Safe pregnancy exercise: 10 things you need to know

Whether you are a seasoned gym-goer or a fitness novice, pregnancy throws up all sorts of question marks, especially when it comes to what’s safe to do. Here are 10 things to guide you through the safe pregnancy exercise minefield:

  1. We all come to our pregnancies with our own levels of fitness so be guided by yourself rather than looking at what others are, or are not doing.
     
  2. Keep your exercise intensity moderate in pregnancy so that your baby does not overheat. Following on from point 1, remember that moderate for you is not necessarily the same as for someone else. A serious athlete’s “moderate” will be somebody else’s “high intensity”. Define your own version of “moderate”.
     
  3. The stop-start rule: the rule of thumb when it comes to safe pregnancy exercise is that you can continue with your pre-pregnancy routine (certain caveats permitting) just so long as it has been uninterrupted. So if you are a runner, ran regularly before falling pregnant and have carried on continuously throughout pregnancy, then it is safe to keep going. The caveats? That you are well and healthy; that you have no medical contraindications; that your health care professionals are happy for you to continue; that you keep the running moderate and don’t overheat; that you listen to your body and if your body tells you to stop running then you do as you are told!

 

  1. Pregnancy is not the time to start new forms of fitness. If you were previously a non-exerciser and now wish to get physically active in pregnancy, the take up exercise that is tailored for pregnancy and devised by a pregnancy-fitness expert.

 

  1. Exceptions to point #4: walking is a functional part of everyday life and is, therefore, the perfect means of building fitness into your mum-to-be life if you are new to exercise. Swimming is low impact, supports the body and keeps you cool – given these factors you can safely take up swimming as a new form of fitness in pregnancy.

 

  1. Competitive sports are not recommended beyond trimester 1 of pregnancy. The very nature of anything competitive is that we are out to win… at all costs. This makes us more vulnerable to injury especially in pregnancy. I often get asked if this advice also includes tennis. If you feel you are able to simply hit back and forth and resist the temptation of hitting back a ball that’s out of reach, then perhaps it is OK for you to carry on. But to stay on the safe side I recommend switching to a non-competitive form of fitness in pregnancy.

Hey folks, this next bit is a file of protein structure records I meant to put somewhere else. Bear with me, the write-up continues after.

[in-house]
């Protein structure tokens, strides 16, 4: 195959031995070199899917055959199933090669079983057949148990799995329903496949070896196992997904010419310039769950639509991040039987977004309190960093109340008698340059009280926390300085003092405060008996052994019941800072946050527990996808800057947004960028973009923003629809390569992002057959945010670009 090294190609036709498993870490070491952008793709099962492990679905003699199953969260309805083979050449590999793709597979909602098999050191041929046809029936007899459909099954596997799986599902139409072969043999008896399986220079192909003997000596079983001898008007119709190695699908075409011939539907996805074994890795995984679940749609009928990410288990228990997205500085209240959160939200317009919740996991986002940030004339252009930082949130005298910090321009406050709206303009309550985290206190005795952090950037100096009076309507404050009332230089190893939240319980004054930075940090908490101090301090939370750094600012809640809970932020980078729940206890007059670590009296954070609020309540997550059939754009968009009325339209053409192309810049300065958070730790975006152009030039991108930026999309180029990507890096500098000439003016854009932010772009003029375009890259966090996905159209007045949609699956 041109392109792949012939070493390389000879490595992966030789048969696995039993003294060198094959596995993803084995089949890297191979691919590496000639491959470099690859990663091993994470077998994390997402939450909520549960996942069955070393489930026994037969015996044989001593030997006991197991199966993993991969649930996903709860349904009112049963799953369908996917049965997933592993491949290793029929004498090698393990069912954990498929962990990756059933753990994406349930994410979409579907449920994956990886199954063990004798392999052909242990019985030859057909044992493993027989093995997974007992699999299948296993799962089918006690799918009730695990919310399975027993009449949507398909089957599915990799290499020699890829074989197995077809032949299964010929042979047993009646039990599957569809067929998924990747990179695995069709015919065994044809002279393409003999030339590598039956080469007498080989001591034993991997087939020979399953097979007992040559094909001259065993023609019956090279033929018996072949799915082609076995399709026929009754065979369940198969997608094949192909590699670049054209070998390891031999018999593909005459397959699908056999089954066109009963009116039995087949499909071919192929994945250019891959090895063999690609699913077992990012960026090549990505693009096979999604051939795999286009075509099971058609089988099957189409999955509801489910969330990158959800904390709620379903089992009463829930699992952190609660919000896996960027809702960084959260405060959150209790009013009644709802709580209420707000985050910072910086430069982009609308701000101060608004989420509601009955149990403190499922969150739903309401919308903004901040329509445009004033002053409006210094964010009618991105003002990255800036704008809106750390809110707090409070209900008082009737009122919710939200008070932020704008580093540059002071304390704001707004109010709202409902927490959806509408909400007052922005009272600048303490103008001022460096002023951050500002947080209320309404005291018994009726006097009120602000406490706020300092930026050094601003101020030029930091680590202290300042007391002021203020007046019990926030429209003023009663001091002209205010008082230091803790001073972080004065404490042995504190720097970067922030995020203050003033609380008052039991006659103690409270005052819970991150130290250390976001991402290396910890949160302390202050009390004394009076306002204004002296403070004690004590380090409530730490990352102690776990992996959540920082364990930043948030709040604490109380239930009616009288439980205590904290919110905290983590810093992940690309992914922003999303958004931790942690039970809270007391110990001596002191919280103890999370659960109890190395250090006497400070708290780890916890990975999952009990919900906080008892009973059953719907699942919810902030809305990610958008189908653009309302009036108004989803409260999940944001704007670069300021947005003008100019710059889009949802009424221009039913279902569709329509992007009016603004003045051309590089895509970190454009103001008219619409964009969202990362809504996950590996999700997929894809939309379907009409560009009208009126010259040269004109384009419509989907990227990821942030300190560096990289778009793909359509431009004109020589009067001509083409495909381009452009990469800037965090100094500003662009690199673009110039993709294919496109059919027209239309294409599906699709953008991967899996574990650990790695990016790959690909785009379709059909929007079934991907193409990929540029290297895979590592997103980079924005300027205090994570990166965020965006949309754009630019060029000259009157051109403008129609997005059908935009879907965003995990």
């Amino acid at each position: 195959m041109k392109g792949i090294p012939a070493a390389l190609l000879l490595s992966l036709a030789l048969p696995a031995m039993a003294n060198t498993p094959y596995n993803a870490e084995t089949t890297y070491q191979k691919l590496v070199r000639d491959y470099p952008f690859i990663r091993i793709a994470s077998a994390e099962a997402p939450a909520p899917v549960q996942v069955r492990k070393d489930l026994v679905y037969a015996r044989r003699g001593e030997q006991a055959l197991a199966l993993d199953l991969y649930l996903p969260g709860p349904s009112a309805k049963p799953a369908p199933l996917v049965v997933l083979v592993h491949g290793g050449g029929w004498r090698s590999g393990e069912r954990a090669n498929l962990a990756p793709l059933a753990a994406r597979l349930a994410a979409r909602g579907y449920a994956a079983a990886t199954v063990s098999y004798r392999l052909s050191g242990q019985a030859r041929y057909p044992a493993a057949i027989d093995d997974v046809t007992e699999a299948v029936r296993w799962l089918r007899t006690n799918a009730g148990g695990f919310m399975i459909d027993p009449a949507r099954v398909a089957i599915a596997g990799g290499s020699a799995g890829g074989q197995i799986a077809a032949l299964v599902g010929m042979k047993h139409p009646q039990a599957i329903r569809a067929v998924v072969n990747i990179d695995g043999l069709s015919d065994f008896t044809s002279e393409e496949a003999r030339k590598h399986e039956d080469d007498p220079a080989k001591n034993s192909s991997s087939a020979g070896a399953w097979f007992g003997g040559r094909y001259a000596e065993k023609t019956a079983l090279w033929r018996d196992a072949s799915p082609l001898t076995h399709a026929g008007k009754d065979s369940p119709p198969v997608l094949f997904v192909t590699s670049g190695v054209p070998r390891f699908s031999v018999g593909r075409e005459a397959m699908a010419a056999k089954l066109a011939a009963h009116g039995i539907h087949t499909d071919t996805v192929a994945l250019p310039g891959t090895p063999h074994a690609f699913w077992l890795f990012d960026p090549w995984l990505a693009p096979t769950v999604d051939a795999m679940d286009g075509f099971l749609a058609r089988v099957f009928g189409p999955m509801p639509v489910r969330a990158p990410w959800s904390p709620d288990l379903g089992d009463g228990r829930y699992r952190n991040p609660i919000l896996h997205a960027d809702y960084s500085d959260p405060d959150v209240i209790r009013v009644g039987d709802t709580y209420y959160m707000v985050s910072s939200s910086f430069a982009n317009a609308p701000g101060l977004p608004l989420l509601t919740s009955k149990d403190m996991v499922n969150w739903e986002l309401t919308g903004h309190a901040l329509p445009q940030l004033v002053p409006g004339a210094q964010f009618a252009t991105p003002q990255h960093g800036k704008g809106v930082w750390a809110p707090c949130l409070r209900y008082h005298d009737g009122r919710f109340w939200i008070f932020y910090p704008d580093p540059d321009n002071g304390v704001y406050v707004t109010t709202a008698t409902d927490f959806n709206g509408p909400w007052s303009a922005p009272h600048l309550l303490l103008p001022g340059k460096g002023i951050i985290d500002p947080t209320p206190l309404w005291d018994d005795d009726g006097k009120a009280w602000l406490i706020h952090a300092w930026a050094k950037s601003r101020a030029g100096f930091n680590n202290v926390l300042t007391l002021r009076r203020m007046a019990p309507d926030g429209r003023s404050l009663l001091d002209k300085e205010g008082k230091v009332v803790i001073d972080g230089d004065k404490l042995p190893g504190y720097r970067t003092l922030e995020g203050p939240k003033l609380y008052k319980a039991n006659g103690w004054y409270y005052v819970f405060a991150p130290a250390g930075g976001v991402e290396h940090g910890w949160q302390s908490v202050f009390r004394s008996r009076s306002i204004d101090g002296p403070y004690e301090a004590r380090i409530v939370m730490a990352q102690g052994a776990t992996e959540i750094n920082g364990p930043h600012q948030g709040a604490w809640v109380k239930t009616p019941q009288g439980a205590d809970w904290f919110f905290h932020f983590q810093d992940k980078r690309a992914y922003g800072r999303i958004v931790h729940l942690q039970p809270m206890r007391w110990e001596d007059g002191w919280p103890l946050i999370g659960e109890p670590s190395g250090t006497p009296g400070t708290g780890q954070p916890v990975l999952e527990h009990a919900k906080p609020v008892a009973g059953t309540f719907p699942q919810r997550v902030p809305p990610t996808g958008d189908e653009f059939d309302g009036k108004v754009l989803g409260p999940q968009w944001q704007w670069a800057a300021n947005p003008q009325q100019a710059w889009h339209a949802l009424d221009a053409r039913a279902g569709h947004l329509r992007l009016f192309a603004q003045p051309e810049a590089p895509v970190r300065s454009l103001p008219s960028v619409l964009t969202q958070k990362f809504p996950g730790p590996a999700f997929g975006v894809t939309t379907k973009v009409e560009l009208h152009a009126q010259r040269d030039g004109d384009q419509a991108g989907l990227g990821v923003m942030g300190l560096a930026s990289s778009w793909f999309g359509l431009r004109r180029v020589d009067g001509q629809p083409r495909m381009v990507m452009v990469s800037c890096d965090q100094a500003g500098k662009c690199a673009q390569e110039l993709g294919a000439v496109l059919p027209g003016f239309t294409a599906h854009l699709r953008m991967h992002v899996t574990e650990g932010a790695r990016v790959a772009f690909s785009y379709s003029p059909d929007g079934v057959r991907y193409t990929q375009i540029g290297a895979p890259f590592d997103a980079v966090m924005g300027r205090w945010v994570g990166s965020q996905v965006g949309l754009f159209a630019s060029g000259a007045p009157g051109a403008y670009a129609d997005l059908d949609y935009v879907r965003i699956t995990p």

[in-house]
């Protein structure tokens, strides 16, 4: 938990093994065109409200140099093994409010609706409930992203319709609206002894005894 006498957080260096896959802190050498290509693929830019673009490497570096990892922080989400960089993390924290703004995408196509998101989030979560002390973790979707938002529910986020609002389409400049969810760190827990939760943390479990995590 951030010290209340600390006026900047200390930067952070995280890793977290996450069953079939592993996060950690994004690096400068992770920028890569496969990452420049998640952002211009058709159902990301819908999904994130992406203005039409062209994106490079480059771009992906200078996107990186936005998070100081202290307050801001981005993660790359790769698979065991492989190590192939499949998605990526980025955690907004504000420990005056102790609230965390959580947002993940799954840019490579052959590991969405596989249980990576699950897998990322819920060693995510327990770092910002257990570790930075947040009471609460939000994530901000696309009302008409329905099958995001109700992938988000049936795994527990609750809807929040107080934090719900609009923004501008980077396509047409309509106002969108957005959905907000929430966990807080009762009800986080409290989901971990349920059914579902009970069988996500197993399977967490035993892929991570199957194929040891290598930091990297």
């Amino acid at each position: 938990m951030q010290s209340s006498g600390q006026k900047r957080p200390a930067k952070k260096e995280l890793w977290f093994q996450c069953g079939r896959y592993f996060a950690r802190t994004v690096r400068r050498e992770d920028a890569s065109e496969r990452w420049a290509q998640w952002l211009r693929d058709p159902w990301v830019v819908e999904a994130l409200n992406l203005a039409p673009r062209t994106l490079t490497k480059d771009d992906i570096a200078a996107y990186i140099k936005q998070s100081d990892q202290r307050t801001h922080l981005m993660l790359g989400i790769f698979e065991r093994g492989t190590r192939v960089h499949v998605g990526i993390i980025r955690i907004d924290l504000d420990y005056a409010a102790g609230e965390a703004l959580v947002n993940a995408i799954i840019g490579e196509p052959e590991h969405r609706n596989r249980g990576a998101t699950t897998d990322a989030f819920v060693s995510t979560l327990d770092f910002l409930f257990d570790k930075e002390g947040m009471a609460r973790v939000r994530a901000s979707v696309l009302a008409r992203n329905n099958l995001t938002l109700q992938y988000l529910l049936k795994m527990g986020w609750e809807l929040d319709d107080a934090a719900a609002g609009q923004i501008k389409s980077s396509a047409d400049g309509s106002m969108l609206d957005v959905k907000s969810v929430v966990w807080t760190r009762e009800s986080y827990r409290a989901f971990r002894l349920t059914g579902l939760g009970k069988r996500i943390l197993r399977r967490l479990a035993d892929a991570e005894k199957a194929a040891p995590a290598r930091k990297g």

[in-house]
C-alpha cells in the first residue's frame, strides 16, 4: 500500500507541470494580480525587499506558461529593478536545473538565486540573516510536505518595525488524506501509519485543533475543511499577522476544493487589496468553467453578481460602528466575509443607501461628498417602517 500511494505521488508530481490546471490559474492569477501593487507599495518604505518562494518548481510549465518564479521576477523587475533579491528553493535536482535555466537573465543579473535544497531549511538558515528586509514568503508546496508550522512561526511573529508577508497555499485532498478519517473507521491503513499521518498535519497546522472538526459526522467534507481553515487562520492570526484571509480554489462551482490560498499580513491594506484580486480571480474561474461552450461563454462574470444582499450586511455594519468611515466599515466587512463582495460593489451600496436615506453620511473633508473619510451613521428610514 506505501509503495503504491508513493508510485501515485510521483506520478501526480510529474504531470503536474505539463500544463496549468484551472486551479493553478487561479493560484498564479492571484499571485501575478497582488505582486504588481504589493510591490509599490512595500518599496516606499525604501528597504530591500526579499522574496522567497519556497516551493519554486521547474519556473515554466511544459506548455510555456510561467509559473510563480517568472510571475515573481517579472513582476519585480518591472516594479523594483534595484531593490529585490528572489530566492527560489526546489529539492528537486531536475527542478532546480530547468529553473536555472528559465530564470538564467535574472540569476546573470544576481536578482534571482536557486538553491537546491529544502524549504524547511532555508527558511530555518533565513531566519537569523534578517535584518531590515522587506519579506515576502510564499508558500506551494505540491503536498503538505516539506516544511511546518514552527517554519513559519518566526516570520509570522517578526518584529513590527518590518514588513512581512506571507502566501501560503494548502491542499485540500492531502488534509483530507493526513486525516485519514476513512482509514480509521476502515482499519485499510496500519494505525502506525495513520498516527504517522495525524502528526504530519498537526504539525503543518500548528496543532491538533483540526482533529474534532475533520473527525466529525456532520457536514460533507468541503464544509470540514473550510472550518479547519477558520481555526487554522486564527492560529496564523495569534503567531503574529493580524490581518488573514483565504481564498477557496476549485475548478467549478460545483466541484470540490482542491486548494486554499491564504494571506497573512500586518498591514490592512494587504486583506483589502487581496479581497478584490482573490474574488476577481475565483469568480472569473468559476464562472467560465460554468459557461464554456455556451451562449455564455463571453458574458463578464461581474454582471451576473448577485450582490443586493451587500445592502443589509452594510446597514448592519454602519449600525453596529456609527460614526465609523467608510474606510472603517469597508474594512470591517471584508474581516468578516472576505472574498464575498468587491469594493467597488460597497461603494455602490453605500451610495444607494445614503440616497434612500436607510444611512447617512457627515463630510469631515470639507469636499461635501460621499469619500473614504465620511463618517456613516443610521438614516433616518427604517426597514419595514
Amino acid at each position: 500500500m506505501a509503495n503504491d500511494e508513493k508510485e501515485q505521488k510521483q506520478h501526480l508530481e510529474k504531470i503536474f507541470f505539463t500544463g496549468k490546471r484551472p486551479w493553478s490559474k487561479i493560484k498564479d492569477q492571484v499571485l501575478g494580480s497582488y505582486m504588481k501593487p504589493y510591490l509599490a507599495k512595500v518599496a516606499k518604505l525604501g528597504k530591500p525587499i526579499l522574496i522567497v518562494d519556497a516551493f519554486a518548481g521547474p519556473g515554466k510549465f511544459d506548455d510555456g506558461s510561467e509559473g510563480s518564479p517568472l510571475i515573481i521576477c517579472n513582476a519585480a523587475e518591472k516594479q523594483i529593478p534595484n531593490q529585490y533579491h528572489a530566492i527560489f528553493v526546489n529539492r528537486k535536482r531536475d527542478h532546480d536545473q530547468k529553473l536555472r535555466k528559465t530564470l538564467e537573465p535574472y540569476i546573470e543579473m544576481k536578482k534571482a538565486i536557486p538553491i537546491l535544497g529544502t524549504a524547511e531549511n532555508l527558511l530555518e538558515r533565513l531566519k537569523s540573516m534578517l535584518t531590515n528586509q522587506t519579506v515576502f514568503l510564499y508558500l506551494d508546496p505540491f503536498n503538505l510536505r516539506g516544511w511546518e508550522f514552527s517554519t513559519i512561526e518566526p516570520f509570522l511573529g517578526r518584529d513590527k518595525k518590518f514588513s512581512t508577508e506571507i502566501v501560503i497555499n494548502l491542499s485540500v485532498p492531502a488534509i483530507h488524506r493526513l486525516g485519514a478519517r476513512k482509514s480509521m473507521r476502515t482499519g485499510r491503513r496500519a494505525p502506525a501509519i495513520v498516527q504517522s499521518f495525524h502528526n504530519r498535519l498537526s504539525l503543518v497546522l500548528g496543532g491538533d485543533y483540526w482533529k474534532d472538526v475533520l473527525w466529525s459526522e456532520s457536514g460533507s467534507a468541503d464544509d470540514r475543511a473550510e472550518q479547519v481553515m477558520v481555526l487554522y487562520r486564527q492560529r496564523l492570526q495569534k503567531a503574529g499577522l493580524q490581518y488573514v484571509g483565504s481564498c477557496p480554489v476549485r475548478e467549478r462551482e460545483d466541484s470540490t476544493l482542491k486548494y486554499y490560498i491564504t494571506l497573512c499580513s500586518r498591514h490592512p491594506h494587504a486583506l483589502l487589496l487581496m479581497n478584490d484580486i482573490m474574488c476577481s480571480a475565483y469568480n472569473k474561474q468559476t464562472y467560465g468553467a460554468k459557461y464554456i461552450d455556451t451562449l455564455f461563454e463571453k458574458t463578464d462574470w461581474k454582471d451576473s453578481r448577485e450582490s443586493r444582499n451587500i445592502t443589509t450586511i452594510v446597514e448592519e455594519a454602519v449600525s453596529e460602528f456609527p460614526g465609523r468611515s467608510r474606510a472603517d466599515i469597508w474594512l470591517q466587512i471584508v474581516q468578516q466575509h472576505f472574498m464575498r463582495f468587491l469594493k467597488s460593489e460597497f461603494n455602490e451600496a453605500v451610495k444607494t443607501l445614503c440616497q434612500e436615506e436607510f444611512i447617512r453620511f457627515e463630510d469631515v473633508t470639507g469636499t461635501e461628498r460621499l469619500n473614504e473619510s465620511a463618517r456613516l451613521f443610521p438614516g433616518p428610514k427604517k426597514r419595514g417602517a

1.  You may have seen photos on social media of women displaying a six-pack whilst heavily pregnant. Working the six-pack abdominal muscles (this is the top layer of muscle in the tummy area) is not recommended after the first trimester. Why? Because the abdominals need to stretch and lengthen to accommodate your growing baby. Working the six-pack merely makes it difficult for your body to do her necessary stretching.

 

  1. Following on from point #7: this does not mean that you can sit back and completely ignore the abdominals for 9 month. On the contrary, working the very deepest layer of abdominals – the muscles that stabilise your spine and protect your back – in a manner that is designed specifically for pregnancy will be positively beneficial, proofing you against lower back pain and helping you to recover in the abdominal area more quickly once you baby is born. Think pregnancy-specific Pilates and pregnancy-tailored core stability work.

 

  1. Because your body is constantly changing throughout pregnancy, you need to ensure that your health care professionals are still happy for you to participate in exercise. Just because they were happy for you to do so at 12 weeks does not necessarily mean that they are still happy for you to exercise 10 weeks later. So ask the question regularly.

 

  1. If you are participating in exercise classes or have personal training, you should make sure that the person looking after your fitness is fully qualified in pregnancy and postnatal fitness. Never be embarrassed to ask the question. You can find fully qualified instructors across the UK via the Guild of Pregnancy and Postnatal Exercise Instructors. You’ll find me there too – I’m the co-chair of this not-for-profit organisation!

 

And, ofcourse, you can get in touch with me via email or you can join the closed fb group where you will be made very welcome :)

 

 

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